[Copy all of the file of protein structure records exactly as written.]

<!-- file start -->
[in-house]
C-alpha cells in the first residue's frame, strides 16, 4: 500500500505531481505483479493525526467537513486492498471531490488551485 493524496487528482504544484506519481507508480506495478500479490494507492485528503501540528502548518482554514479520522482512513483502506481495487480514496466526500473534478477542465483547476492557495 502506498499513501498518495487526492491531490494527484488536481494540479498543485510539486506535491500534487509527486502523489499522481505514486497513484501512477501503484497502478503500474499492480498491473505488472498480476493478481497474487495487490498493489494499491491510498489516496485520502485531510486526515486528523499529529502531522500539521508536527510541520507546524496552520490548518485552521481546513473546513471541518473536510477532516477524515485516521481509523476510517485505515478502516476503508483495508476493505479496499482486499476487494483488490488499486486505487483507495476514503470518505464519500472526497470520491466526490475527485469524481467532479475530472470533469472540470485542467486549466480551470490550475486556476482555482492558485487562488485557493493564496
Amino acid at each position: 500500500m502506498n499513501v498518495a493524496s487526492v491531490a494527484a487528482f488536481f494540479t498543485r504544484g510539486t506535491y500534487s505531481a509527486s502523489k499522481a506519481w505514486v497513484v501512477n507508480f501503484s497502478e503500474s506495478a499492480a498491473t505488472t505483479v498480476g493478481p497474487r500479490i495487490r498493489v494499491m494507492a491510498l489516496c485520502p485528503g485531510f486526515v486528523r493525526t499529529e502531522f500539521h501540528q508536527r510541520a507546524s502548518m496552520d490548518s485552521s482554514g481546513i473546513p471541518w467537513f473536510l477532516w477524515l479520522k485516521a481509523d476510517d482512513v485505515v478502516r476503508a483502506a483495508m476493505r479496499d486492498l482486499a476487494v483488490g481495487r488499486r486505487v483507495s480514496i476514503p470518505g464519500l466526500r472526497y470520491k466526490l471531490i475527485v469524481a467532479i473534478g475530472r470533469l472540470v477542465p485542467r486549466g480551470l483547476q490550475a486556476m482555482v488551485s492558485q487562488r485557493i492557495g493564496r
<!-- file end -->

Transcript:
[in-house]
C-alpha cells in the first residue's frame, strides 16, 4: 500500500505531481505483479493525526467537513486492498471531490488551485 493524496487528482504544484506519481507508480506495478500479490494507492485528503501540528502548518482554514479520522482512513483502506481495487480514496466526500473534478477542465483547476492557495 502506498499513501498518495487526492491531490494527484488536481494540479498543485510539486506535491500534487509527486502523489499522481505514486497513484501512477501503484497502478503500474499492480498491473505488472498480476493478481497474487495487490498493489494499491491510498489516496485520502485531510486526515486528523499529529502531522500539521508536527510541520507546524496552520490548518485552521481546513473546513471541518473536510477532516477524515485516521481509523476510517485505515478502516476503508483495508476493505479496499482486499476487494483488490488499486486505487483507495476514503470518505464519500472526497470520491466526490475527485469524481467532479475530472470533469472540470485542467486549466480551470490550475486556476482555482492558485487562488485557493493564496
Amino acid at each position: 500500500m502506498n499513501v498518495a493524496s487526492v491531490a494527484a487528482f488536481f494540479t498543485r504544484g510539486t506535491y500534487s505531481a509527486s502523489k499522481a506519481w505514486v497513484v501512477n507508480f501503484s497502478e503500474s506495478a499492480a498491473t505488472t505483479v498480476g493478481p497474487r500479490i495487490r498493489v494499491m494507492a491510498l489516496c485520502p485528503g485531510f486526515v486528523r493525526t499529529e502531522f500539521h501540528q508536527r510541520a507546524s502548518m496552520d490548518s485552521s482554514g481546513i473546513p471541518w467537513f473536510l477532516w477524515l479520522k485516521a481509523d476510517d482512513v485505515v478502516r476503508a483502506a483495508m476493505r479496499d486492498l482486499a476487494v483488490g481495487r488499486r486505487v483507495s480514496i476514503p470518505g464519500l466526500r472526497y470520491k466526490l471531490i475527485v469524481a467532479i473534478g475530472r470533469l472540470v477542465p485542467r486549466g480551470l483547476q490550475a486556476m482555482v488551485s492558485q487562488r485557493i492557495g493564496r